20 We apologise for the failures of the
21 Ashram, its people and its leaders,
22 throughout its history and to the present
25 We recognise and acknowledge that there has
26 been child abuse in our history and that it
27 has inflicted profound grief and suffering
28 upon vulnerable children.
30 We apologise, especially, for the acts of
31 sexual abuse committed by those within our
32 movement who victimised children by
33 claiming authority over them or who, in any
34 way, used the principles that we believe in
35 to harm innocent people.
37 It was profoundly wrong and it is
38 a disgraceful reflection upon our
39 organisation historically and to the
40 present time.
42 To date the response of our organisation
43 has focused on rectifying the systems,
44 policies and procedures that allowed such
45 abuse to take place. We recognise now that
46 we have failed to address the hurt, the
47 shame and the harm that has been the
1 ongoing effect of the abuse. Until this
2 year we did not fully understand the impact
3 that the abuse has had on the victims,
4 their families and indeed the whole
5 organisation. By failing to respond to all
6 who have been affected by this abuse, in
7 particular the victims and their families,
8 we understand that we have added to the
9 original harm that occurred. For this we
10 are sincerely sorry and ask for their
13 Finally, this is a turning point in the
14 culture of our organisation and one that
15 has been made possible by the strength and
16 courage of the survivors in telling their
17 stories and by the Royal Commission and
18 this very Case Study. We recognise the
19 need to be accountable and we will do what
22 We recognise that some may not believe our
23 sincerity or doubt our intentions. For any
24 role that we have played in causing such
25 a loss of optimism, we also say that we are
26 very sorry.
28 It is true that the Ashram today is a very
29 different organisation to what it was at
30 the time that the abuse occurred. That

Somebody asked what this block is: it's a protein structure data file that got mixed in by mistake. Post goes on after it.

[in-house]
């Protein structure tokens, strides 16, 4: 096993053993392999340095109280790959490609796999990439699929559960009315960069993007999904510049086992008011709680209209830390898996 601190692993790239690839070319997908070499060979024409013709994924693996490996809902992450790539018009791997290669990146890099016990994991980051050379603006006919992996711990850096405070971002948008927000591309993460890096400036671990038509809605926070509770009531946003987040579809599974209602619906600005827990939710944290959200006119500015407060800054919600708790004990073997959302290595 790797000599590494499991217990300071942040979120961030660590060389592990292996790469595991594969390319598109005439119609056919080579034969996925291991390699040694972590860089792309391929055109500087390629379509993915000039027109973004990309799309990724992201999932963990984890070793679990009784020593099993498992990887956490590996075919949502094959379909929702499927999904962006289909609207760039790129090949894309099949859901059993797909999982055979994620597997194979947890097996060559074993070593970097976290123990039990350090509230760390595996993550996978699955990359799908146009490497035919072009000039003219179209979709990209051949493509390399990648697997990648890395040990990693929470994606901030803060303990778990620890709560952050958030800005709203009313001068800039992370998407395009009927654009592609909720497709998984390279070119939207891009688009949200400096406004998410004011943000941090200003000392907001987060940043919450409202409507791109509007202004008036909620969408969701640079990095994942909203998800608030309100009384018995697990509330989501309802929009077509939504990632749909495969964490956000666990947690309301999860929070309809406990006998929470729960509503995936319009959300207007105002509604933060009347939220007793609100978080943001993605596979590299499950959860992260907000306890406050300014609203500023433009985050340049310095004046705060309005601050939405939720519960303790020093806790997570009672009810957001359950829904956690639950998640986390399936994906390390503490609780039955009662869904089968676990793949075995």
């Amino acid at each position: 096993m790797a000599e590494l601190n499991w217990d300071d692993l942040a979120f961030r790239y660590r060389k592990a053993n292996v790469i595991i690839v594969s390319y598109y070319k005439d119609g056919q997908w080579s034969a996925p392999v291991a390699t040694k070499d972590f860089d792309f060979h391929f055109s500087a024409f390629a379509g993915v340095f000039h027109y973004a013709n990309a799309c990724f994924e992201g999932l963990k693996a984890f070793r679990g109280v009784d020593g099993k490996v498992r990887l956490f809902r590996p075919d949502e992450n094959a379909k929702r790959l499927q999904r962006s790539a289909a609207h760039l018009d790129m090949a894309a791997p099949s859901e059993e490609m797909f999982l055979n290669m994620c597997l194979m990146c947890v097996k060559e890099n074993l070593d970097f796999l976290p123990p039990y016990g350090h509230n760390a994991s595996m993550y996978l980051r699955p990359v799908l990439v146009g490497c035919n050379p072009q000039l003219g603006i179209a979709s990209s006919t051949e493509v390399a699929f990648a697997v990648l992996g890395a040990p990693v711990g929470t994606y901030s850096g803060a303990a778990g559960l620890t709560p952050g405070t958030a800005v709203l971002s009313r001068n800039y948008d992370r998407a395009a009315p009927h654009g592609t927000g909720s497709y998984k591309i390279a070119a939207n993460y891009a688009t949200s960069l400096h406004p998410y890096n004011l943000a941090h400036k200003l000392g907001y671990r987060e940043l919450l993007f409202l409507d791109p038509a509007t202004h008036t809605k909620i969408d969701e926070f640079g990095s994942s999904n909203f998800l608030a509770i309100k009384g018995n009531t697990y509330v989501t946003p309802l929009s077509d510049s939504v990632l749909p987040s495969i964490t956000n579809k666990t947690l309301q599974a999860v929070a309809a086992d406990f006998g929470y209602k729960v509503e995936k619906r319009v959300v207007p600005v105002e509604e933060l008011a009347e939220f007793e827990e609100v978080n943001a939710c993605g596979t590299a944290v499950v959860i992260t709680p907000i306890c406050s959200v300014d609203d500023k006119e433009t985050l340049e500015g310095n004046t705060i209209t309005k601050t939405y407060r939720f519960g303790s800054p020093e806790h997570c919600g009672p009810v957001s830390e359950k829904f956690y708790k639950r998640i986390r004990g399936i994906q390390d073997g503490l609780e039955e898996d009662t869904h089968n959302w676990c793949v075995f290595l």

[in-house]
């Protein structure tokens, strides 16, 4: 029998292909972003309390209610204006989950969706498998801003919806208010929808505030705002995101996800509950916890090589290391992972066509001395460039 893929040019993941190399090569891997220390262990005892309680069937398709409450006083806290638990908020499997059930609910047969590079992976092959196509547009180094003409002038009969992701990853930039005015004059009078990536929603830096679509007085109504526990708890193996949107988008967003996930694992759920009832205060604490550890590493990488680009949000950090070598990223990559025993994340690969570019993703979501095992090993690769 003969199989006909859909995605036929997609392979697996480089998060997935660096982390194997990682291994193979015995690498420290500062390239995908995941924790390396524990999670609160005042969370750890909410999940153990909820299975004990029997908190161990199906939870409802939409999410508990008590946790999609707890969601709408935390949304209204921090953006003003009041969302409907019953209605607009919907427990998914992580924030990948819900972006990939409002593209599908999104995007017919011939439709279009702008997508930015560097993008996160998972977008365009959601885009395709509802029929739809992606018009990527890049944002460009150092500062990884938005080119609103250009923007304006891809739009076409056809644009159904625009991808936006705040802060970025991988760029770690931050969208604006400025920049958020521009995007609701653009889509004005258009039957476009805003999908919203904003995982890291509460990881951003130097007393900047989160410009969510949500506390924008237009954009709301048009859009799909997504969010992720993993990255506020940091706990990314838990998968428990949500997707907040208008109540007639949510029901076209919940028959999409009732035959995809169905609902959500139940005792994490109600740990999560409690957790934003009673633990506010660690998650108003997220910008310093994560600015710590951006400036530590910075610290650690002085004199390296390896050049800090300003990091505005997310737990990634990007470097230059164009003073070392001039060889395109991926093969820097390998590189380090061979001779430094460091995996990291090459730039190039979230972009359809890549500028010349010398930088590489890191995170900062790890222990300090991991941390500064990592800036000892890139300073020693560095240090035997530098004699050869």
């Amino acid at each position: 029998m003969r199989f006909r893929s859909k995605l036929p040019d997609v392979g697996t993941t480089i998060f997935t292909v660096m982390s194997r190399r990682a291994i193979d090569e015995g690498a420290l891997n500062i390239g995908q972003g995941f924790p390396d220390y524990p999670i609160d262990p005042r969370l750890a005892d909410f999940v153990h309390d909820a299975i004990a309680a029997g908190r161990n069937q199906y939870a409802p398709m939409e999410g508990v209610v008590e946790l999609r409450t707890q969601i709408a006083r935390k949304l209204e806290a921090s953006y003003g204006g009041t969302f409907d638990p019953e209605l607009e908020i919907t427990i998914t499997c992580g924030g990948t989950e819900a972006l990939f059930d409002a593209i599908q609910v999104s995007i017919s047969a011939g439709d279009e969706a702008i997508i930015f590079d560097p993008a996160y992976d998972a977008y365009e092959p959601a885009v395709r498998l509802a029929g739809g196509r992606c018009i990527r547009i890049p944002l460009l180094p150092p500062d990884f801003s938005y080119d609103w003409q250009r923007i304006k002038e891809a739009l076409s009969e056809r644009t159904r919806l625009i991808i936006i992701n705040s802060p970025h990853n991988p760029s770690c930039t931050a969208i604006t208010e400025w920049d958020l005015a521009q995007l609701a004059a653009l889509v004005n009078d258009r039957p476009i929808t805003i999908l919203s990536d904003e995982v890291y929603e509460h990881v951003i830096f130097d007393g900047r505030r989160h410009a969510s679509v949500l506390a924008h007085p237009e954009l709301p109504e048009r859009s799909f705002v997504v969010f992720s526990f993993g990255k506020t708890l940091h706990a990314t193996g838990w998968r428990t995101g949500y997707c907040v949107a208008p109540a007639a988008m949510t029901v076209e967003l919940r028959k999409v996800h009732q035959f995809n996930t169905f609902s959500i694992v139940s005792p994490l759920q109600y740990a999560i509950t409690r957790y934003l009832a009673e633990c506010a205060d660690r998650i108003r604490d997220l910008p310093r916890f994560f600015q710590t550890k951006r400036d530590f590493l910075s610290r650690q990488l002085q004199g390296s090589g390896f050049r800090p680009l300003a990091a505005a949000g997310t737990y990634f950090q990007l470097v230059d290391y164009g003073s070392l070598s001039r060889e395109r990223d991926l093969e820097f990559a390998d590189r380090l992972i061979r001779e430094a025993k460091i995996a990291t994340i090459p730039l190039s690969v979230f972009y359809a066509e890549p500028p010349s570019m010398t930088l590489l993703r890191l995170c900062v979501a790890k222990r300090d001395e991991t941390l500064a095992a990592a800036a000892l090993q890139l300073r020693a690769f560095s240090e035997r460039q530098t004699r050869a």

31 does not in any way change nor reduce our
32 responsibility to act consistently with our
33 beliefs and our principles and to seek
34 redress for those who it has caused to
37 We do not know how best to interact with
38 survivors, some of whom have not wished to
39 interact with us. We have attempted
40 reconciliation and have often made mistakes
41 and errors of judgment in those efforts.
42 We are trying and hope to continue to try
43 to play a role, for anyone who is willing
44 to have us.
46 But, we wish to be clear: for the abuse of
47 our innocents, our most vulnerable members
1 of our society, our children, we say sorry. 2
3 To their mothers and their fathers, their
4 brothers and their sisters, we say sorry.
6 For all that you have gone through, we are
7 deeply sorry. We respect your survival,
8 your strength, your individuality and your
11 We work toward a future of responsibility
12 and integrity.
14 We seek to introduce the right process, the
15 correct procedures and the honest conduct
16 of an organisation that is modern and
17 informed by expertise and its own history.
19 We seek out the counsel of independent
20 experts to help us to be correct and
21 contemporary in our approach and to ensure
22 that what has happened never happens again.
24 None of that changes what the
25 responsibilities are that exist nor what
26 has happened.
28 Most importantly, none of that changes our
29 sense of deep and persistent sadness at
30 what has occurred.
32 We are and shall always be sorry.
34 End of quote. May it please your Honour and Commissioner.
36 THE PRESIDING MEMBER: Thank you, Mr Kernaghan.